Although tumor therapy has been improved in the past decades, the survival outcomes for osteosarcoma remain unsatisfactory, and one of the primary reasons for the failure of current treatment is that patients with late-stage cancer often develop resistance to anticancer drugs. High-mobility group nucleosome-binding domain 5 (HMGN5) is a newly identified gene associated with cancer and autophagy, which could inhibit apoptosis induced by anticancer agents. However, it is still unclear whether HMGN5 regulated autophagy in osteosarcoma, and the mechanism and significance of HMGN5-mediated autophagy in tumor therapy is never investigated. In this study, we first detected HMGN5 in vivo and in vitro. HMGN5 was highly expressed in osteosarcoma tumor, especially in posttreatment tumor. Next, we employed adenovirus-mediated overexpression of HMGN5 in U-2OS and MG63 to investigate the role of HMGN5 in osteosarcoma cell lines. Adenovirus-mediated overexpression of HMGN5 could efficiently upregulate the expression level of HMGN5 in osteosarcoma cell lines at both messenger RNA (mRNA) and protein levels. Anticancer agents namely doxorubicin, cisplatin, and methotrexate each induced HMGN5 upregulation in human U-2OS and MG63 osteosarcoma cell lines. In addition, overexpression of HMGN5 reduced the chemosensitivity of osteosarcoma cells in vitro, and the mechanistic investigation revealed that HMGN5 increased drug resistance by upregulating autophagy. Therefore, HMGN5 is a critical factor in the development of chemoresistance through regulating autophagy, and it offers a novel target for improving osteosarcoma therapy.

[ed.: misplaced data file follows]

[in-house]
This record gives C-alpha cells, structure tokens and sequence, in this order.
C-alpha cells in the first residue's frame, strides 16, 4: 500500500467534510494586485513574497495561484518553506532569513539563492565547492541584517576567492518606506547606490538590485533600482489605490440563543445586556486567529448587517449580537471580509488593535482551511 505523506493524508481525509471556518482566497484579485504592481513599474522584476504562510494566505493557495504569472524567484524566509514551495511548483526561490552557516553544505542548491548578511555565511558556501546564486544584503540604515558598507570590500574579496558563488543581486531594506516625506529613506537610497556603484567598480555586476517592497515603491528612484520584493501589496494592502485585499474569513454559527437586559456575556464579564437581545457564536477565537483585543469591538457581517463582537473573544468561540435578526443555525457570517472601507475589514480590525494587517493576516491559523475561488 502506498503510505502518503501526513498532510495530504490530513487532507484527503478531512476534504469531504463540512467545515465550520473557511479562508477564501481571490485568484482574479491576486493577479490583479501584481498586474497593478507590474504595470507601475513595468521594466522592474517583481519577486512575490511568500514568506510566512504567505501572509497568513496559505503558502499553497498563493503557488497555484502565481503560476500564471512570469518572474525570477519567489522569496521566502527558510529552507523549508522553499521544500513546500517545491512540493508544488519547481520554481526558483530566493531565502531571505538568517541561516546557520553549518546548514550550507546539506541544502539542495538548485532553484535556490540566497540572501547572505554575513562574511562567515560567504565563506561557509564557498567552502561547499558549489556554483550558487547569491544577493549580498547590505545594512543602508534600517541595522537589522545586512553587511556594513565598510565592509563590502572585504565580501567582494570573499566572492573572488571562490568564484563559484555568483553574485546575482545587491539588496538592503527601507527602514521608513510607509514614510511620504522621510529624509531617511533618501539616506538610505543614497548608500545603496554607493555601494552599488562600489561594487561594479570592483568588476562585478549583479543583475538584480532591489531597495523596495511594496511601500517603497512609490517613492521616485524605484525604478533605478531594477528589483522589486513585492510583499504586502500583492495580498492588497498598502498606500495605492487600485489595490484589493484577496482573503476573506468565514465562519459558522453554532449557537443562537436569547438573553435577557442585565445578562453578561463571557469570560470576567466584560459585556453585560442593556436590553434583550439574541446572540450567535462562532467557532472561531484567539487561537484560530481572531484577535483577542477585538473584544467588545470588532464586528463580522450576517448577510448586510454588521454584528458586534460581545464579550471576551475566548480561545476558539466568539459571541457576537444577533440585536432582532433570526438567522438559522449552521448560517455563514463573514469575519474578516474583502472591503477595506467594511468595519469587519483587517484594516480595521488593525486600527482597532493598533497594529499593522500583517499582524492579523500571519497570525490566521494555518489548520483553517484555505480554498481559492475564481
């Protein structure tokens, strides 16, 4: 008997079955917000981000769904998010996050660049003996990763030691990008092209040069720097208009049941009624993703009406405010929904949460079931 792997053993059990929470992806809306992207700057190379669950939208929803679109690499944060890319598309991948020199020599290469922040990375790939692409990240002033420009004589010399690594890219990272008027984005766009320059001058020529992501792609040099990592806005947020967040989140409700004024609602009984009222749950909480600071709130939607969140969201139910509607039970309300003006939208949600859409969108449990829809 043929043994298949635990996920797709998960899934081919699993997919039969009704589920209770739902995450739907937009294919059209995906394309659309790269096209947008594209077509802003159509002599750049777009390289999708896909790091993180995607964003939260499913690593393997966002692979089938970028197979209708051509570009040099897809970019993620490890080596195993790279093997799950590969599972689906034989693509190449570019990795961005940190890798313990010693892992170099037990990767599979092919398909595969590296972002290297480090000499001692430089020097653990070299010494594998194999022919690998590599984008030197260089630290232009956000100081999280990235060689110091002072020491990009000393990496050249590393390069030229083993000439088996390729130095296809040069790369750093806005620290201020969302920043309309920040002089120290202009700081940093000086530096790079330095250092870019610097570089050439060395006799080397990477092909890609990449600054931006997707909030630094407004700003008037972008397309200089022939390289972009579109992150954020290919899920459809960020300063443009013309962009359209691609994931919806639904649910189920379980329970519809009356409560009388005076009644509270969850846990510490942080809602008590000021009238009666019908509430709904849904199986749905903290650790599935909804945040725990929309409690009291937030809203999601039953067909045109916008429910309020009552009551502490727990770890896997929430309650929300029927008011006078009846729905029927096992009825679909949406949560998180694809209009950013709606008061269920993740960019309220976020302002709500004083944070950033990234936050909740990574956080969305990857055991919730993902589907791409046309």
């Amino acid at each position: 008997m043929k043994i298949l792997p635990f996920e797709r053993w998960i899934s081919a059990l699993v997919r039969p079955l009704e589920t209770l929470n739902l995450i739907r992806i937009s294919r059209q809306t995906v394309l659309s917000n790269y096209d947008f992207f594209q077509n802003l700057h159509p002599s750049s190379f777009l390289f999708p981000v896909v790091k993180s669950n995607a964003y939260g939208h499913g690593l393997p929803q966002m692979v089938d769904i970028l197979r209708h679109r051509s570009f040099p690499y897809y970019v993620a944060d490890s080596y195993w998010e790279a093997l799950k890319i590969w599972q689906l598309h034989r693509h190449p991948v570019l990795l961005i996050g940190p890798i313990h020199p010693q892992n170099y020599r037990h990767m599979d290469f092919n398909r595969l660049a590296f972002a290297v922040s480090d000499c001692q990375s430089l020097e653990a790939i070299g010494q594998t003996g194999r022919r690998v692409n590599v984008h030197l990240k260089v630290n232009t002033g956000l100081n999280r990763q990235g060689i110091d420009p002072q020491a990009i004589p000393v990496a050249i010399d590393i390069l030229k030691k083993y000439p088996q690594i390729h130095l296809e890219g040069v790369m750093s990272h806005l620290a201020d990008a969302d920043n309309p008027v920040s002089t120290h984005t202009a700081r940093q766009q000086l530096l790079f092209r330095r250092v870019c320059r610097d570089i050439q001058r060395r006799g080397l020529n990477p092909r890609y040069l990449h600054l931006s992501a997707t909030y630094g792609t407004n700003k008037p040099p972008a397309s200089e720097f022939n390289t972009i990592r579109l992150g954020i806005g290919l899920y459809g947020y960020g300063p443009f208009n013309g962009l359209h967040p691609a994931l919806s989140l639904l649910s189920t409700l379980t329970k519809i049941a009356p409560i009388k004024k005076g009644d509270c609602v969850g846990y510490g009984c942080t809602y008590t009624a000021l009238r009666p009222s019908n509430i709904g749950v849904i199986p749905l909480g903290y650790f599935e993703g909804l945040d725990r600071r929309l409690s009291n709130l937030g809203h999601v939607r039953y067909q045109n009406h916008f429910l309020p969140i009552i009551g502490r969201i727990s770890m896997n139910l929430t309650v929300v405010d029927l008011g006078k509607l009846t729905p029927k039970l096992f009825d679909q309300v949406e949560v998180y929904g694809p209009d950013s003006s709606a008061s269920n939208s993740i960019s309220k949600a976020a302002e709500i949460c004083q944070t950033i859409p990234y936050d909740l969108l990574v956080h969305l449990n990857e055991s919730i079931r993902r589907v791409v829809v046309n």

High-mobility group nucleosome-binding domain 5 Osteosarcoma Autophagy Chemosensitivity
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